Giving a platform to incite violence and spread disinformation is unacceptable, regardless who you are or if it’s newsworthy,” wrote Facebook employee Andrew Crow. I disagree with Mark’s position and will work to make change happen.” 

I don’t know what to do, but I know doing nothing is not acceptable,” another Facebook staffer, Jason Stirman, wrote. I’m not alone inside of FB. There isn’t a neutral position on racism.” (A number of Facebook employees did not respond to requests to speak for this story.)

But Facebook’s inaction shouldn’t come as a surprise. The hands-off, light-touch approach is one that has, until recently, been the norm for all the big tech giants.

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Platforms have, for many years now, taken a stance on content moderation that presumes that the most neutral route is to do nothing,” says Becca Lewis, who researches the role and reach of the alt-right on social media at Stanford University. They have continually promoted the idea that leaving the most amount of content up at any given time is the most healthy approach for fostering democratic discussion.”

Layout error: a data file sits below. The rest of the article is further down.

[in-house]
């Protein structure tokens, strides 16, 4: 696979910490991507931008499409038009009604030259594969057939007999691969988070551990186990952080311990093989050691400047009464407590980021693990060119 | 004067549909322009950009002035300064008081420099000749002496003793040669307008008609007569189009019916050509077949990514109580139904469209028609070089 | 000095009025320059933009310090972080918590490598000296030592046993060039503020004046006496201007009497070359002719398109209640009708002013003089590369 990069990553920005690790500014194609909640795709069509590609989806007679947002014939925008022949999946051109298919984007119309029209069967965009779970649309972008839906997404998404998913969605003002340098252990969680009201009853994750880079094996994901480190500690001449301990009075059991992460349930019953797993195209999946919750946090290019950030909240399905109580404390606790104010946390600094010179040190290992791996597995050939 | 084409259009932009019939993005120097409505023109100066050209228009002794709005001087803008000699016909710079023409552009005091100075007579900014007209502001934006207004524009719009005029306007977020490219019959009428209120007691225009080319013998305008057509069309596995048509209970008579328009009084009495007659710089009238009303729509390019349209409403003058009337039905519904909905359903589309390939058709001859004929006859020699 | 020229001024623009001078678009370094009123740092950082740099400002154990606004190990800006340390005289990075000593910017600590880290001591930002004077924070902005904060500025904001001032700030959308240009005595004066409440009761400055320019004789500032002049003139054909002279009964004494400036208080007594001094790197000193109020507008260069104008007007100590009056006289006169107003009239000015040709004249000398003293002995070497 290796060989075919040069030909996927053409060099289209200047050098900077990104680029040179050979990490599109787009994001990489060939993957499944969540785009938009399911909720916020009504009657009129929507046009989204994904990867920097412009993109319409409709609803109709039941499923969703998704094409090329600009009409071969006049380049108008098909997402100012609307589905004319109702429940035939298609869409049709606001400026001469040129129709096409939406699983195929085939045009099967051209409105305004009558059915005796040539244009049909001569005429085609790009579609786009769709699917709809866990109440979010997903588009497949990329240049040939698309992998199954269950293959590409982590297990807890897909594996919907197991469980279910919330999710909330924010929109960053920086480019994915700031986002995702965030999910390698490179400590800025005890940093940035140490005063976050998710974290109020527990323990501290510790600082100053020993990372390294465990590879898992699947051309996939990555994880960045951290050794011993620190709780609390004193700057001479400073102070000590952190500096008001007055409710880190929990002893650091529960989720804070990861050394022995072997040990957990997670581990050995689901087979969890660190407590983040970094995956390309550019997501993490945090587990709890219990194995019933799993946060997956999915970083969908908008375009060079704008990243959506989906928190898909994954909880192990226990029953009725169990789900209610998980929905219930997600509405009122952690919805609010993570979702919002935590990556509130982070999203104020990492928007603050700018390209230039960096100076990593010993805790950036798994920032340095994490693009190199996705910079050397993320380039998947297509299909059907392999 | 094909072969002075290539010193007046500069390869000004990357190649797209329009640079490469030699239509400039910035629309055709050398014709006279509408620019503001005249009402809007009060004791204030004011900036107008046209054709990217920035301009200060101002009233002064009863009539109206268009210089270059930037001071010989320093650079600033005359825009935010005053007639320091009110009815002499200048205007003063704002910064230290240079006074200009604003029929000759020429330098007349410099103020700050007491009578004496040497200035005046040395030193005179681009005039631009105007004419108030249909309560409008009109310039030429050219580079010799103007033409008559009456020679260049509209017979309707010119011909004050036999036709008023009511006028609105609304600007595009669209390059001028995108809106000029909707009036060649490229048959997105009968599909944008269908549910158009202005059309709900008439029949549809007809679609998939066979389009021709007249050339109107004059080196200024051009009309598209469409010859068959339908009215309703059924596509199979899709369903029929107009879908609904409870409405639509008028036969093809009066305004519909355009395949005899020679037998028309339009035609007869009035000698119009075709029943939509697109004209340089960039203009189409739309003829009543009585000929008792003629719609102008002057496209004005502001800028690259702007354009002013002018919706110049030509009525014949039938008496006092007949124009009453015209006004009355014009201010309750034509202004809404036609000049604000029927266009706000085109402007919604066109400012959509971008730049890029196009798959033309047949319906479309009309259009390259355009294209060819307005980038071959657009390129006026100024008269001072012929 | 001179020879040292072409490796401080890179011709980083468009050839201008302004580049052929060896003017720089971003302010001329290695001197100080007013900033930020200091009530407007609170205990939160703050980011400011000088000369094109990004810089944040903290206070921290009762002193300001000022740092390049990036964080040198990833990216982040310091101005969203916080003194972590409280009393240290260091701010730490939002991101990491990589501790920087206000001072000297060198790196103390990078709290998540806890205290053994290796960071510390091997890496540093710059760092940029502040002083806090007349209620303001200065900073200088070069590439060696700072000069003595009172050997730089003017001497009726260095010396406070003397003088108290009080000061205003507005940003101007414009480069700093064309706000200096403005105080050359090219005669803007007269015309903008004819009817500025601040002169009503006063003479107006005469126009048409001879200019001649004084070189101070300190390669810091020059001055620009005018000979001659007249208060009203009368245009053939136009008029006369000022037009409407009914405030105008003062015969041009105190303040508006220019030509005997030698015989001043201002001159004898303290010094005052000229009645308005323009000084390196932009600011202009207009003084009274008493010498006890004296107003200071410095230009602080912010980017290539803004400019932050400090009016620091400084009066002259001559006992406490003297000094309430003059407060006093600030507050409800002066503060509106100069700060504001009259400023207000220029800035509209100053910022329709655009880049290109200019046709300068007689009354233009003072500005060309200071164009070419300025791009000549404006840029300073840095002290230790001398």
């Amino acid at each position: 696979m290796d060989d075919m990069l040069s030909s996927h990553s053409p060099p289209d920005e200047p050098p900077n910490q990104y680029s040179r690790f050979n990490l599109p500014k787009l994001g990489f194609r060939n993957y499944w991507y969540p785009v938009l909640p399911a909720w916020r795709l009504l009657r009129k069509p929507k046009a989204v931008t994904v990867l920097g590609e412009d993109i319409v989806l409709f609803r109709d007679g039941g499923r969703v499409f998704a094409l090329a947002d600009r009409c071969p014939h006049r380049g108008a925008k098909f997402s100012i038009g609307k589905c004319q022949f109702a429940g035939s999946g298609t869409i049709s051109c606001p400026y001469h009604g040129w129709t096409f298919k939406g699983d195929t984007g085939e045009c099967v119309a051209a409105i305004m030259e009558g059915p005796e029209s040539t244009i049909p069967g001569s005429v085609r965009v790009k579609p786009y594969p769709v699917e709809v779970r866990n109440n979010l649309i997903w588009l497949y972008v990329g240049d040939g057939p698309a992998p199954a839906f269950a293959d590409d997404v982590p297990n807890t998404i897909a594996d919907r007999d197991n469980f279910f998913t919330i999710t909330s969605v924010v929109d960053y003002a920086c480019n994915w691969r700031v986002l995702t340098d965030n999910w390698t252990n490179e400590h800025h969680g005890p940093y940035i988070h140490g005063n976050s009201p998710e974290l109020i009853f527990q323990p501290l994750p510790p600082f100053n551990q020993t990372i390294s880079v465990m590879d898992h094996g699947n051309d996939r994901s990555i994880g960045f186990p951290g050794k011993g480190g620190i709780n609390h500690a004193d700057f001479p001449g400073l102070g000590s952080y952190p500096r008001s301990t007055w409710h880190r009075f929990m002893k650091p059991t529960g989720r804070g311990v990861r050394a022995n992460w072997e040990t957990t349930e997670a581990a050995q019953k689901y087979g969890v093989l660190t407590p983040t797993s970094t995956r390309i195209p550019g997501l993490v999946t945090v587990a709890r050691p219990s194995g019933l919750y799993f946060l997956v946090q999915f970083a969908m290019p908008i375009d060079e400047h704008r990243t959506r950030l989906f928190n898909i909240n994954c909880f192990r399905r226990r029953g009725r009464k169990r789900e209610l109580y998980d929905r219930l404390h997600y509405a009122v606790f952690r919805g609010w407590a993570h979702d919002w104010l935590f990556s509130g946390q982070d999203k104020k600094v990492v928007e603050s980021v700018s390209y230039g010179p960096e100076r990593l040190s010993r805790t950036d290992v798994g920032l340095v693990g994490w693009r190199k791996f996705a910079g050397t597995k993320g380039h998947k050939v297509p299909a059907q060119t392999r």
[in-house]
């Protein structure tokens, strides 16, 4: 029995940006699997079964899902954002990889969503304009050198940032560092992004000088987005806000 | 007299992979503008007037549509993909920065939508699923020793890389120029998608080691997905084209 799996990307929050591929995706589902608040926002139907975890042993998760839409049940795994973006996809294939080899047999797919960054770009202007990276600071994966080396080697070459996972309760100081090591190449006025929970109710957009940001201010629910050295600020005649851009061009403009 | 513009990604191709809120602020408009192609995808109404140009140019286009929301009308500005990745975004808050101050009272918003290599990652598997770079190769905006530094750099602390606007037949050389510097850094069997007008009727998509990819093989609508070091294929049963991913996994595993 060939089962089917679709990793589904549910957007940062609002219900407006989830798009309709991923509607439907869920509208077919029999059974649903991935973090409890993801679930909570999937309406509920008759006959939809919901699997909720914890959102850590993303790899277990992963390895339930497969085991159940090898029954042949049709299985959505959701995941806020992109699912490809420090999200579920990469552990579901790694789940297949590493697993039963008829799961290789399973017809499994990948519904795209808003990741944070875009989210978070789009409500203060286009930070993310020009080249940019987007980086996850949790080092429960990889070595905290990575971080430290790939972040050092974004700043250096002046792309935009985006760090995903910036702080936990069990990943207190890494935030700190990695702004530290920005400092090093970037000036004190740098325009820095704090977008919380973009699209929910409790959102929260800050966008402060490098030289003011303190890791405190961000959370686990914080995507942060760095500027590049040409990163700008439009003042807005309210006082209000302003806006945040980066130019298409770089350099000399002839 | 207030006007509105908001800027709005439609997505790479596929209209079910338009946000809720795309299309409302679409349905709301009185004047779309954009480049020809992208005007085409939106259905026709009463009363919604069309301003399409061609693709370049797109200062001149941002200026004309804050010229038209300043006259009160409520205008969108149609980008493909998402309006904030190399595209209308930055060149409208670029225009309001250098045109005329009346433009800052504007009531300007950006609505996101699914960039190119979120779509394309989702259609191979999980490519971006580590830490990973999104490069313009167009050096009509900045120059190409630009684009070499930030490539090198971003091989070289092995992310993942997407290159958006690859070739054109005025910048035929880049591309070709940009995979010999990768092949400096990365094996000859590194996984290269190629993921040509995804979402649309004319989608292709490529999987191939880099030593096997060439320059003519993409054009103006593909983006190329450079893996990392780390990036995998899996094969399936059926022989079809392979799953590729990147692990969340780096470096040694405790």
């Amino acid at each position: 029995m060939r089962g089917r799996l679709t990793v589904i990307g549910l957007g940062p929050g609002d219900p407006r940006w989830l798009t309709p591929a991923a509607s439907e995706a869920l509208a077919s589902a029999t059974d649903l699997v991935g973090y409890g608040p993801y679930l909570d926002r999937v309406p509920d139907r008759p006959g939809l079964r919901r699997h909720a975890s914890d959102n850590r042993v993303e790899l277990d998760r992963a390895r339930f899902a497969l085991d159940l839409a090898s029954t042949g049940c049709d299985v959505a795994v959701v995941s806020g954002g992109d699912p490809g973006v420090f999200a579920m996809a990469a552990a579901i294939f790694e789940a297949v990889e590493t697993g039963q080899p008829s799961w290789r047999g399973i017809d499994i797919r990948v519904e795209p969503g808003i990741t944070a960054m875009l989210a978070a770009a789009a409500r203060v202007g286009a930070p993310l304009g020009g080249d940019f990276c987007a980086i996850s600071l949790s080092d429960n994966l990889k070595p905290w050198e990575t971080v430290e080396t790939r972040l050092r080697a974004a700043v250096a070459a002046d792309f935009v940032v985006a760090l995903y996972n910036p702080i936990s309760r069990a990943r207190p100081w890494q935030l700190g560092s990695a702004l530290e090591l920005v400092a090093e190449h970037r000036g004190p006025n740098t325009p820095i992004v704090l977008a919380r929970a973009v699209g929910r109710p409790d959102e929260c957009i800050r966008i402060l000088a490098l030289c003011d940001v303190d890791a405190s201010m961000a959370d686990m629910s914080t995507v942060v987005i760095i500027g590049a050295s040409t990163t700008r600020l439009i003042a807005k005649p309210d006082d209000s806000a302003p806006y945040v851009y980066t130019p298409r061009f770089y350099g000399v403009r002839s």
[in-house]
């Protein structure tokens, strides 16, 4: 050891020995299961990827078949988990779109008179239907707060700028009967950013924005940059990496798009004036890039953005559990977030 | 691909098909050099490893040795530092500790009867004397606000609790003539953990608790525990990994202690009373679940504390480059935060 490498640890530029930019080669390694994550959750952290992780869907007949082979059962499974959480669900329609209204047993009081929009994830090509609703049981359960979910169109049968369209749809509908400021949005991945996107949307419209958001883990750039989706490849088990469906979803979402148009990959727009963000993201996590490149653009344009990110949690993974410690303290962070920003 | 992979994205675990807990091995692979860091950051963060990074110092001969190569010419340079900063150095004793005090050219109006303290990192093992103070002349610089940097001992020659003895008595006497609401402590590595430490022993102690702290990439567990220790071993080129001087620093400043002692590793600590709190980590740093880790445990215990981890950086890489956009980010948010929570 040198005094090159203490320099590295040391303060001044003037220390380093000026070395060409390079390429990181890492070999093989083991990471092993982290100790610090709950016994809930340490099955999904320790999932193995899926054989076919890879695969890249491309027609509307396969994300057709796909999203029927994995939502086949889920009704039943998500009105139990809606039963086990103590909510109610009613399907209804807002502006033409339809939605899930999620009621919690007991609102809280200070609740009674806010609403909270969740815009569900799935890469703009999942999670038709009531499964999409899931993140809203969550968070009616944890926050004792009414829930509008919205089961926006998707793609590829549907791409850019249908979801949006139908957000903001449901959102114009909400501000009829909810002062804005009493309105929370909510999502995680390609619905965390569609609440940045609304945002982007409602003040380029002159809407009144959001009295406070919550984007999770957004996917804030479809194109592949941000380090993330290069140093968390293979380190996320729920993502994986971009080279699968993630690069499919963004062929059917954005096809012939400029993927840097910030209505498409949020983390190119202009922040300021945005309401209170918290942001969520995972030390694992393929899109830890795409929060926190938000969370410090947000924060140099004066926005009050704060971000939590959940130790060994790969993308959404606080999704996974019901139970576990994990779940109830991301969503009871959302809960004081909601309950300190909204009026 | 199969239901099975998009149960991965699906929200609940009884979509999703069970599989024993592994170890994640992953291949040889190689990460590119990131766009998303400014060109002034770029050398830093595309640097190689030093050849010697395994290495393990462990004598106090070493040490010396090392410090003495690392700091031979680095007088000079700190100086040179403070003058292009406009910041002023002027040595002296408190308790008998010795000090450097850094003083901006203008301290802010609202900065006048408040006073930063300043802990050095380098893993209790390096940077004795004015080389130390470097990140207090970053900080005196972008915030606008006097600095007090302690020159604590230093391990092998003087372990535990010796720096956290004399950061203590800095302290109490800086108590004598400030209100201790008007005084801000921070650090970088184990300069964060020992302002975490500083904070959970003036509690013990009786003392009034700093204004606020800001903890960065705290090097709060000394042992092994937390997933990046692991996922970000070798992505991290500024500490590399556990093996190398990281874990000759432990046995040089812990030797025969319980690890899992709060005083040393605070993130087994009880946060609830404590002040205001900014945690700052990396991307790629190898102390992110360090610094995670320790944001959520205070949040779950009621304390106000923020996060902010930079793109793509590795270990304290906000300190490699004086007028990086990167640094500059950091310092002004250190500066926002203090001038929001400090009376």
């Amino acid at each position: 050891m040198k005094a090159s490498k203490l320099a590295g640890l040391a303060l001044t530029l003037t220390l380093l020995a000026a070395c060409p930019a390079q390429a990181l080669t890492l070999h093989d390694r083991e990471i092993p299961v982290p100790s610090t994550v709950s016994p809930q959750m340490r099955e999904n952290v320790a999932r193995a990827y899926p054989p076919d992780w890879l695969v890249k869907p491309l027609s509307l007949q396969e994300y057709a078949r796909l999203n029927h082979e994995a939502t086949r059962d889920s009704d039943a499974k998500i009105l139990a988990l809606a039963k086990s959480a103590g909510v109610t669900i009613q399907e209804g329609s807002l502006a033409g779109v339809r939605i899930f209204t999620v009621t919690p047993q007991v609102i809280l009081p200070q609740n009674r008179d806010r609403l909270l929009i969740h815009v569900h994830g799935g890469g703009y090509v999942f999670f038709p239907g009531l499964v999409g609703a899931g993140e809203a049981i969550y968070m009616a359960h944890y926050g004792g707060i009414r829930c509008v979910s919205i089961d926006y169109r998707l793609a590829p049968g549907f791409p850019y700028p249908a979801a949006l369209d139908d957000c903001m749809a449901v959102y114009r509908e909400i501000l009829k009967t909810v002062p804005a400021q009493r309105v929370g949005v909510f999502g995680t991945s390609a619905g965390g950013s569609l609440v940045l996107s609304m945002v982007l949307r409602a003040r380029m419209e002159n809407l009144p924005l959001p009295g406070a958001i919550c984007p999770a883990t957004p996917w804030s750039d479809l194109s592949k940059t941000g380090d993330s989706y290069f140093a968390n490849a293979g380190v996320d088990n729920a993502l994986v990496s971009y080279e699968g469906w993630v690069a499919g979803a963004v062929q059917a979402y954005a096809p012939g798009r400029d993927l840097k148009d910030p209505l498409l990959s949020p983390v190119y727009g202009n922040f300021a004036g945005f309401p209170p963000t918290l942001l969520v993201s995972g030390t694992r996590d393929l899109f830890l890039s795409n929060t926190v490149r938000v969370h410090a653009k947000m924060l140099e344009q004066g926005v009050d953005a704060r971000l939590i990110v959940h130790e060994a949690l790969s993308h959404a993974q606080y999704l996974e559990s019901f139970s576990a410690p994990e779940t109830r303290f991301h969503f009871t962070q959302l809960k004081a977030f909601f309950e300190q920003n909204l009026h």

However, that idea – that sunlight is the great cleanser – isn’t necessarily true. In an environment driven by advertisements and attention, when any given post may spread disinformation or hate speech, it has long been clear that the platform’s stances are insufficient and counterproductive,” says Lewis.

When confronted with a list of more than 700 far-right pages on Facebook spreading fake news, posting content seen more than half a billion times in three months, Facebook took down just a third of the pages.

Recognising the issues, and cajoled along by negative media coverage of the festering issues on their platforms, a number of social networks have made changes – including Twitter recently calling out Donald Trump’s tweet as an incitement to violence.